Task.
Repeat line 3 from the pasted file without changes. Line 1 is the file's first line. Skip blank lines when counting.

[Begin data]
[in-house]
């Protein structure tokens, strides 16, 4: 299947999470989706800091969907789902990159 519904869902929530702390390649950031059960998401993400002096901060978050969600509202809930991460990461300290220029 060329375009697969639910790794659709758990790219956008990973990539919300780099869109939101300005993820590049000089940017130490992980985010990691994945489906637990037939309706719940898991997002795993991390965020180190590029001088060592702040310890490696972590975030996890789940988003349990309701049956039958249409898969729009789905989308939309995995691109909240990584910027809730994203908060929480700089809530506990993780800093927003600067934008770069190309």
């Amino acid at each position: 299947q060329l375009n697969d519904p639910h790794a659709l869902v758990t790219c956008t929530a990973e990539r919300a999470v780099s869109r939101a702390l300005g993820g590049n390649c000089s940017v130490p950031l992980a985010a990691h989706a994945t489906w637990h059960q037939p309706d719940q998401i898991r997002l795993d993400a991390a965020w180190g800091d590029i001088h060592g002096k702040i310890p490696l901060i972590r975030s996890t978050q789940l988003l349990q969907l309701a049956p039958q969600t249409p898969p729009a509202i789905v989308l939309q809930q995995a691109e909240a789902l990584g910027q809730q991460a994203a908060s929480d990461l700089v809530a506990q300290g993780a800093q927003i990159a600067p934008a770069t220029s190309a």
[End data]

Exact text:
């Amino acid at each position: 299947q060329l375009n697969d519904p639910h790794a659709l869902v758990t790219c956008t929530a990973e990539r919300a999470v780099s869109r939101a702390l300005g993820g590049n390649c000089s940017v130490p950031l992980a985010a990691h989706a994945t489906w637990h059960q037939p309706d719940q998401i898991r997002l795993d993400a991390a965020w180190g800091d590029i001088h060592g002096k702040i310890p490696l901060i972590r975030s996890t978050q789940l988003l349990q969907l309701a049956p039958q969600t249409p898969p729009a509202i789905v989308l939309q809930q995995a691109e909240a789902l990584g910027q809730q991460a994203a908060s929480d990461l700089v809530a506990q300290g993780a800093q927003i990159a600067p934008a770069t220029s190309a």